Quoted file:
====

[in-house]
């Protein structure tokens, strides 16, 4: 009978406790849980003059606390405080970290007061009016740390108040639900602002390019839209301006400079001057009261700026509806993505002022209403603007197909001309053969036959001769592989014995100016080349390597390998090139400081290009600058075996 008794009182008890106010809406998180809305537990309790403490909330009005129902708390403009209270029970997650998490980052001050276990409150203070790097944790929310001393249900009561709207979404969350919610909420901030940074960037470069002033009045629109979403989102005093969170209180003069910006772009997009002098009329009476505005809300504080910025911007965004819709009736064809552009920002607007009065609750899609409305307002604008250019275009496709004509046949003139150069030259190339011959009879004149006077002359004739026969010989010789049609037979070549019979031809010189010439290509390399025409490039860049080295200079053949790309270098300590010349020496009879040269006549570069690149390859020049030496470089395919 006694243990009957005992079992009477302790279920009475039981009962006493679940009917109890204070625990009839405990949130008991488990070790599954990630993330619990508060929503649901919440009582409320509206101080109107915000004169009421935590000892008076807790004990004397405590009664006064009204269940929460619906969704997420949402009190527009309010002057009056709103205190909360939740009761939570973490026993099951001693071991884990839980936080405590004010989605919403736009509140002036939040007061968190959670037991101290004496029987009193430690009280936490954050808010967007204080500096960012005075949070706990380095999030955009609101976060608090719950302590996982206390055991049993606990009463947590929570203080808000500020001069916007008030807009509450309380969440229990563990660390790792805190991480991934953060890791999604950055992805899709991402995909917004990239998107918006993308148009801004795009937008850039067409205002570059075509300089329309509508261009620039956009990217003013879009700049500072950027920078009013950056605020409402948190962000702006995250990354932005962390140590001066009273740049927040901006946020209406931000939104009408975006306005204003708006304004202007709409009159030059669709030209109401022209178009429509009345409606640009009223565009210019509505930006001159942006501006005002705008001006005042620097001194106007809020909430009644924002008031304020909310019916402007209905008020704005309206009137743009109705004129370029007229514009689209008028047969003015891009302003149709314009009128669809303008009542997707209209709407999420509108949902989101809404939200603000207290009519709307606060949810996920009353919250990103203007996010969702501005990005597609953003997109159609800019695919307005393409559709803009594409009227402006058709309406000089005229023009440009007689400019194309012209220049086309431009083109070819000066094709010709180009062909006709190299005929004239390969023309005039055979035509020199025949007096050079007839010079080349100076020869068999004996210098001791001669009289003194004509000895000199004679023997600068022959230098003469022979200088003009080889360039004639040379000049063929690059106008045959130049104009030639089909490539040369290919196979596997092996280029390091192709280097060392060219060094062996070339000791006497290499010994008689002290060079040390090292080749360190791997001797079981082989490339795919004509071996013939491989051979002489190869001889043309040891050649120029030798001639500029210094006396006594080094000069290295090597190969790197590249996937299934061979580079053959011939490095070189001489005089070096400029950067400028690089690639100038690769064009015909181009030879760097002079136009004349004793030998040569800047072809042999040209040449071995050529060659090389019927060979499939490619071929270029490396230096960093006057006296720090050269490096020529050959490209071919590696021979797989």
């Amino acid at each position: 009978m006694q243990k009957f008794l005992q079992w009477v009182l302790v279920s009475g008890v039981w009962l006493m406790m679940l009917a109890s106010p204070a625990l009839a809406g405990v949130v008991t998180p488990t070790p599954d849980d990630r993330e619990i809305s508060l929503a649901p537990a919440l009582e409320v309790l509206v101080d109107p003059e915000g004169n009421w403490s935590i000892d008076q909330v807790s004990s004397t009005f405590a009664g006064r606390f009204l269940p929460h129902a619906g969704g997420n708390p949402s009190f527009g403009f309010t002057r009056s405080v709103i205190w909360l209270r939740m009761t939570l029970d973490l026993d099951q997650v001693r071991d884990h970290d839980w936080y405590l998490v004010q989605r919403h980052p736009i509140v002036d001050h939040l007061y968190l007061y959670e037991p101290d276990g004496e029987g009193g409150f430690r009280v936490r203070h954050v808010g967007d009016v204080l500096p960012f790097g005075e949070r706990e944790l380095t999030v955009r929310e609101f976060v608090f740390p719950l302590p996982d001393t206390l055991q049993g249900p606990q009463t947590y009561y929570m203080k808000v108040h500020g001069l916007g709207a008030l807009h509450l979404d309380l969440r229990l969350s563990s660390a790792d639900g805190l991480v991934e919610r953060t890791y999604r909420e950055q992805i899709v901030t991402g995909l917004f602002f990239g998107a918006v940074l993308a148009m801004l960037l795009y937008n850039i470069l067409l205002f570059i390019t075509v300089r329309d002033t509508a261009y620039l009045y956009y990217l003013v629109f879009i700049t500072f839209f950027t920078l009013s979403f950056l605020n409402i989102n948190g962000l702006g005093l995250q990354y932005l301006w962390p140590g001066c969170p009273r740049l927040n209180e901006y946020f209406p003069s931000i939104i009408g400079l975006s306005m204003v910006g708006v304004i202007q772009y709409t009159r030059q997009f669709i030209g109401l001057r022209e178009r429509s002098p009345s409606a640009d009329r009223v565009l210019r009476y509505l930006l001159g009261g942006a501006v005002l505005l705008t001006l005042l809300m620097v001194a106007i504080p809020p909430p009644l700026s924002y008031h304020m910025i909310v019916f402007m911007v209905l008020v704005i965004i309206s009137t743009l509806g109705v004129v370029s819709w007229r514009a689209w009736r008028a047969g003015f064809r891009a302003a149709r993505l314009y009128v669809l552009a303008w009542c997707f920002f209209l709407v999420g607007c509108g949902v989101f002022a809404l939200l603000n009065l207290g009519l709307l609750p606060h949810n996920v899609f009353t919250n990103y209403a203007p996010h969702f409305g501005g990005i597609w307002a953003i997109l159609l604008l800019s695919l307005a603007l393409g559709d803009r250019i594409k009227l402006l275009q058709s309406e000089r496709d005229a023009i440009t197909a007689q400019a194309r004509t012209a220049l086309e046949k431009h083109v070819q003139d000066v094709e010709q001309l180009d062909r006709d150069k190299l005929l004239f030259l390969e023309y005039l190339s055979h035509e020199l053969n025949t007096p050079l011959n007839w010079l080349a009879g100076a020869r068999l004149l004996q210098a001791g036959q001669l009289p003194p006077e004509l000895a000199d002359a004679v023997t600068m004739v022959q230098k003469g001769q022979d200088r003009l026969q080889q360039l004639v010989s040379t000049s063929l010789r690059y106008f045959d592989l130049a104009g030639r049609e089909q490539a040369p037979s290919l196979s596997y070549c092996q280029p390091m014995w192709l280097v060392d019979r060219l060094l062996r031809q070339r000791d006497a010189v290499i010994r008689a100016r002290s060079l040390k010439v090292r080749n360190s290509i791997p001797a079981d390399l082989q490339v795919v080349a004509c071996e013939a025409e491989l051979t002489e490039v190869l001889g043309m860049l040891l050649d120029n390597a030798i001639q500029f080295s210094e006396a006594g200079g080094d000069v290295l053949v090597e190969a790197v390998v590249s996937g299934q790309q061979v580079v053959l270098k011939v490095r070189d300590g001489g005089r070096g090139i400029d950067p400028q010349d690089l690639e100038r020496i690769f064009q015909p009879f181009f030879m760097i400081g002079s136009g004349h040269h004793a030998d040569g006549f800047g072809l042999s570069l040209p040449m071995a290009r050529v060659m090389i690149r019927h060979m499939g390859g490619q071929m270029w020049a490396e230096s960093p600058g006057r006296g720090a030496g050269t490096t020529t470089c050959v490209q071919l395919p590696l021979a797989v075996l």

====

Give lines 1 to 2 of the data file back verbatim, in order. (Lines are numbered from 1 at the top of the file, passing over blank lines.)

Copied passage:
[in-house]
């Protein structure tokens, strides 16, 4: 009978406790849980003059606390405080970290007061009016740390108040639900602002390019839209301006400079001057009261700026509806993505002022209403603007197909001309053969036959001769592989014995100016080349390597390998090139400081290009600058075996 008794009182008890106010809406998180809305537990309790403490909330009005129902708390403009209270029970997650998490980052001050276990409150203070790097944790929310001393249900009561709207979404969350919610909420901030940074960037470069002033009045629109979403989102005093969170209180003069910006772009997009002098009329009476505005809300504080910025911007965004819709009736064809552009920002607007009065609750899609409305307002604008250019275009496709004509046949003139150069030259190339011959009879004149006077002359004739026969010989010789049609037979070549019979031809010189010439290509390399025409490039860049080295200079053949790309270098300590010349020496009879040269006549570069690149390859020049030496470089395919 006694243990009957005992079992009477302790279920009475039981009962006493679940009917109890204070625990009839405990949130008991488990070790599954990630993330619990508060929503649901919440009582409320509206101080109107915000004169009421935590000892008076807790004990004397405590009664006064009204269940929460619906969704997420949402009190527009309010002057009056709103205190909360939740009761939570973490026993099951001693071991884990839980936080405590004010989605919403736009509140002036939040007061968190959670037991101290004496029987009193430690009280936490954050808010967007204080500096960012005075949070706990380095999030955009609101976060608090719950302590996982206390055991049993606990009463947590929570203080808000500020001069916007008030807009509450309380969440229990563990660390790792805190991480991934953060890791999604950055992805899709991402995909917004990239998107918006993308148009801004795009937008850039067409205002570059075509300089329309509508261009620039956009990217003013879009700049500072950027920078009013950056605020409402948190962000702006995250990354932005962390140590001066009273740049927040901006946020209406931000939104009408975006306005204003708006304004202007709409009159030059669709030209109401022209178009429509009345409606640009009223565009210019509505930006001159942006501006005002705008001006005042620097001194106007809020909430009644924002008031304020909310019916402007209905008020704005309206009137743009109705004129370029007229514009689209008028047969003015891009302003149709314009009128669809303008009542997707209209709407999420509108949902989101809404939200603000207290009519709307606060949810996920009353919250990103203007996010969702501005990005597609953003997109159609800019695919307005393409559709803009594409009227402006058709309406000089005229023009440009007689400019194309012209220049086309431009083109070819000066094709010709180009062909006709190299005929004239390969023309005039055979035509020199025949007096050079007839010079080349100076020869068999004996210098001791001669009289003194004509000895000199004679023997600068022959230098003469022979200088003009080889360039004639040379000049063929690059106008045959130049104009030639089909490539040369290919196979596997092996280029390091192709280097060392060219060094062996070339000791006497290499010994008689002290060079040390090292080749360190791997001797079981082989490339795919004509071996013939491989051979002489190869001889043309040891050649120029030798001639500029210094006396006594080094000069290295090597190969790197590249996937299934061979580079053959011939490095070189001489005089070096400029950067400028690089690639100038690769064009015909181009030879760097002079136009004349004793030998040569800047072809042999040209040449071995050529060659090389019927060979499939490619071929270029490396230096960093006057006296720090050269490096020529050959490209071919590696021979797989």